Additional objects and advantages of the invention will be set forth in the description which follows, and in part will be obvious from the description, or may be learned by practice of the invention. The objects and advantages of the invention may be realized and obtained by means of the instrumentalities and combinations particularly pointed out hereinafter.

BRIEF DESCRIPTION OF THE SEVERAL VIEWS OF THE DRAWING

The accompanying drawings, which are incorporated in and constitute a part of the specification, illustrate presently preferred embodiments of the invention, and together with the general description given above and the detailed description of the preferred embodiments given below, serve to explain the principles of the invention.

FIG. 1 is a graph showing the relationship between a ratio A of a polymer decolorizer to a developer and a ratio B of the developer fixed to the decolorizer when a mixture of the developer and the polymer decolorizer is subjected to erasure process;

FIG. 2 is a graph showing the relationships between A and B when the mixture of the developer and the polymer decolorizer is heated at high and low temperatures;

FIG. 3 is a graph showing the relationship between A and B obtained by DSC after decoloring treatment;

FIG. 4 is a graph showing the relationship between A and B obtained by DSC after mixing at a temperature for preparation of image forming material;

FIGS. 5A to 5X are sectional views showing toner particles according to the present invention;

FIGS. 6A to 6F are sectional views showing thermal transfer ink ribbons according to the present invention;

FIGS. 7A to 7N are sectional views showing toner particles according to the present invention;

FIGS. 8A and 8B are sectional views showing an erase pen and a write/erase pen used in the present invention; and

FIG. 9 is a schematic view showing the arrangement of a facsimile system using the image forming material of the present invention.

DETAILED DESCRIPTION OF THE INVENTION

The image forming material of the present invention can be used in various forms. Examples are electrophotographic toner for plain paper copiers (PPC), laser beam printers, and FAX machines; thermal printer ink; ink jet printer ink; printing ink for screen printing and type-printing; and ink for writing tools such as ball-point pens and fountain pens. Images can be formed on various image recording media by using the image forming material of the present invention. Representative examples of sheet image recording media are a paper sheet and a polymer film. Image recording media include vessels, packages, and structures to which sheet image recording media are attached. A colored image forming material formed on an image recording medium can be decolored by processing the material with a solvent or heat as will be described later.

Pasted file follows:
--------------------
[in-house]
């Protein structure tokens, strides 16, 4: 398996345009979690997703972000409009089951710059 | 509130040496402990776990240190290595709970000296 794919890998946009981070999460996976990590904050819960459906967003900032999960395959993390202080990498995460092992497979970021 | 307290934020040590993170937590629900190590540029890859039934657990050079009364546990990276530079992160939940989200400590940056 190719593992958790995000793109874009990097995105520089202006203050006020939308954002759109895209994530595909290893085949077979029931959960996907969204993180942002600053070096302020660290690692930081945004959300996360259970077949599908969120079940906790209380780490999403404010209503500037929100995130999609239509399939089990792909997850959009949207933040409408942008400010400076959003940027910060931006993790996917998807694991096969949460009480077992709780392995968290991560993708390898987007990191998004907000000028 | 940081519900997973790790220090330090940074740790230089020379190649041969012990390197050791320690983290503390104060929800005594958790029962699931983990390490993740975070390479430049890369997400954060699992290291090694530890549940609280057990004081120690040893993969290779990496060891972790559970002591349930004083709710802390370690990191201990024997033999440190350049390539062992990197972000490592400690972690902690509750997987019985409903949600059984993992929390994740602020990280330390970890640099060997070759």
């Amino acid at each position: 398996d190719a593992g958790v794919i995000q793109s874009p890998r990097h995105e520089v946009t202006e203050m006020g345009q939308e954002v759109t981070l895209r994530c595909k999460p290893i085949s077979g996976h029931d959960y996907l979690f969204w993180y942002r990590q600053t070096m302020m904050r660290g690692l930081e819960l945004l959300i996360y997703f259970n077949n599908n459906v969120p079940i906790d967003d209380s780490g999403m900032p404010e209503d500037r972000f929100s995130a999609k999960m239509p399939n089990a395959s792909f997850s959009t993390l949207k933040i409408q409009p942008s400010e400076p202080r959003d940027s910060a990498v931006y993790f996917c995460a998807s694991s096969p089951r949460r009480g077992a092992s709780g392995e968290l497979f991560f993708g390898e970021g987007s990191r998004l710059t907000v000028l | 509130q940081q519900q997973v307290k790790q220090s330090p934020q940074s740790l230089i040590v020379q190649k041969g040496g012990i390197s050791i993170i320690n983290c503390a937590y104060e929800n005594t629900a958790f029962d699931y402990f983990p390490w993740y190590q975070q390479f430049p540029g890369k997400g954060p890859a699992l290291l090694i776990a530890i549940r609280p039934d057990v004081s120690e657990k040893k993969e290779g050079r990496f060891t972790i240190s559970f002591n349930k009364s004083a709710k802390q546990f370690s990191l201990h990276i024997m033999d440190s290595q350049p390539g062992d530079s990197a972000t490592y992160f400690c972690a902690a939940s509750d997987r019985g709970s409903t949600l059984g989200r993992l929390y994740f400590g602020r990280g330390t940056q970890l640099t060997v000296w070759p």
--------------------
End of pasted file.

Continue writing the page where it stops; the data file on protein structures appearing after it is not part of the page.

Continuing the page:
The components of the image forming material of the present invention will be described below.

In the present invention, the color former is a precursor compound of a dye which forms colored information such as characters and graphics. The developer is a compound which develops the color former by interacting with it. The color former and the developer develop a color when the interaction between them increases and lose the color when the interaction reduces. In the following description, the color former and the developer in colored state will be referred to as dye components in some instances. The decolorizer is a compound that traps preferentially the developer when heated or in the presence of a solvent. The image forming material according to the first invention contains a polymer decolorizer as an essential component. In the image forming materials according to the second to eighth inventions, either a lower-molecular decolorizer or a polymer decolorizer can be used. Low-molecular decolorizers are classified into a reversible decolorizer, a compatible decolorizer, and a phase separation inhibitor in accordance with the stability of the decolored state of an image as will be described later.

When solidified, these three components, i.e., the color former, developer, and decolorizer can take the following two states:

(1) A colored state in which the decolorizer is mixed with the color former and the developer in an amount that corresponds to the equilibrium solubility, and the excess color former and developer over the equilibrium solubility are phase-separated from the decolorizer, with the result that the interaction between the color former and the developer is increased to develop color.